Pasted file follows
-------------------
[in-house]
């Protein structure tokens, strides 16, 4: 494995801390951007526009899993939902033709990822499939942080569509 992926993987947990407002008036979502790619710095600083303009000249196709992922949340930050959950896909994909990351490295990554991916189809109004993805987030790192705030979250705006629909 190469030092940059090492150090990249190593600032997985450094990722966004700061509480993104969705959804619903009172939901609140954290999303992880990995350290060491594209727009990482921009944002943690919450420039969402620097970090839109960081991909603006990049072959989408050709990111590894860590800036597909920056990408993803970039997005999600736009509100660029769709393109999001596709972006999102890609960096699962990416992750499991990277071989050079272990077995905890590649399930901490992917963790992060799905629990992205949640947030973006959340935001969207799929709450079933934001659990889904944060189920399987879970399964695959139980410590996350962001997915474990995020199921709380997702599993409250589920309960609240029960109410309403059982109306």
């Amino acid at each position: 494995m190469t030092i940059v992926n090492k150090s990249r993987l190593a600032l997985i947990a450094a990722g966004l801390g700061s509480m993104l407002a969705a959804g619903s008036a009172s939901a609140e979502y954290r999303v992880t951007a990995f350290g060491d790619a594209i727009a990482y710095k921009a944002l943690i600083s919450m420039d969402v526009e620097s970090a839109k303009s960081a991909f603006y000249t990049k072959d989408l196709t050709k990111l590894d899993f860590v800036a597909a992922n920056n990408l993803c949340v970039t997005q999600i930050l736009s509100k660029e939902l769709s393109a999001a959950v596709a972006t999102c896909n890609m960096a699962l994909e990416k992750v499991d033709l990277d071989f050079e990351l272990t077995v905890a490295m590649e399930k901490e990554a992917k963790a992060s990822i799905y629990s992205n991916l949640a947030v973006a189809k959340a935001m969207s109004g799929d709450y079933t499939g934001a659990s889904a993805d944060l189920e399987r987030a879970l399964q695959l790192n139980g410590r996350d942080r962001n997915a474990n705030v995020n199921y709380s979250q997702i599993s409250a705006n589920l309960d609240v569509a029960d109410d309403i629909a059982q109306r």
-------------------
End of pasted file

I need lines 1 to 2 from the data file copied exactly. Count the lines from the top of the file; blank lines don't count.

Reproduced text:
[in-house]
């Protein structure tokens, strides 16, 4: 494995801390951007526009899993939902033709990822499939942080569509 992926993987947990407002008036979502790619710095600083303009000249196709992922949340930050959950896909994909990351490295990554991916189809109004993805987030790192705030979250705006629909 190469030092940059090492150090990249190593600032997985450094990722966004700061509480993104969705959804619903009172939901609140954290999303992880990995350290060491594209727009990482921009944002943690919450420039969402620097970090839109960081991909603006990049072959989408050709990111590894860590800036597909920056990408993803970039997005999600736009509100660029769709393109999001596709972006999102890609960096699962990416992750499991990277071989050079272990077995905890590649399930901490992917963790992060799905629990992205949640947030973006959340935001969207799929709450079933934001659990889904944060189920399987879970399964695959139980410590996350962001997915474990995020199921709380997702599993409250589920309960609240029960109410309403059982109306």